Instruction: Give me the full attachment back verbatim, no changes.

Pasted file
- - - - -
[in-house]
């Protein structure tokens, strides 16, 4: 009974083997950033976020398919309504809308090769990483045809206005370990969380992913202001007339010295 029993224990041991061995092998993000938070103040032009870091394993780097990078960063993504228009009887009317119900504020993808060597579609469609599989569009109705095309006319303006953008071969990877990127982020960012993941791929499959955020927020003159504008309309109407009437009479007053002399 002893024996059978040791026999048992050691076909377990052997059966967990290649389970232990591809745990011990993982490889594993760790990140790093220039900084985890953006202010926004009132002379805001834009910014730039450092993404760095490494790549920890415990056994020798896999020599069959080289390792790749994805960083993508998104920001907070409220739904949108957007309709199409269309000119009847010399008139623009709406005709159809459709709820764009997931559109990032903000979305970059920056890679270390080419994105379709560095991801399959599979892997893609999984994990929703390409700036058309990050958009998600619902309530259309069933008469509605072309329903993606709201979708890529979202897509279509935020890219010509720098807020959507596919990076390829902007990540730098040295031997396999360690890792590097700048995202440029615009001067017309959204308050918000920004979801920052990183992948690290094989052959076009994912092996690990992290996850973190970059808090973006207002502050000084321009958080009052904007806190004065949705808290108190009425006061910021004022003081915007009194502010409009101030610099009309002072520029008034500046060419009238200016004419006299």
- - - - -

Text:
[in-house]
């Protein structure tokens, strides 16, 4: 009974083997950033976020398919309504809308090769990483045809206005370990969380992913202001007339010295 029993224990041991061995092998993000938070103040032009870091394993780097990078960063993504228009009887009317119900504020993808060597579609469609599989569009109705095309006319303006953008071969990877990127982020960012993941791929499959955020927020003159504008309309109407009437009479007053002399 002893024996059978040791026999048992050691076909377990052997059966967990290649389970232990591809745990011990993982490889594993760790990140790093220039900084985890953006202010926004009132002379805001834009910014730039450092993404760095490494790549920890415990056994020798896999020599069959080289390792790749994805960083993508998104920001907070409220739904949108957007309709199409269309000119009847010399008139623009709406005709159809459709709820764009997931559109990032903000979305970059920056890679270390080419994105379709560095991801399959599979892997893609999984994990929703390409700036058309990050958009998600619902309530259309069933008469509605072309329903993606709201979708890529979202897509279509935020890219010509720098807020959507596919990076390829902007990540730098040295031997396999360690890792590097700048995202440029615009001067017309959204308050918000920004979801920052990183992948690290094989052959076009994912092996690990992290996850973190970059808090973006207002502050000084321009958080009052904007806190004065949705808290108190009425006061910021004022003081915007009194502010409009101030610099009309002072520029008034500046060419009238200016004419006299």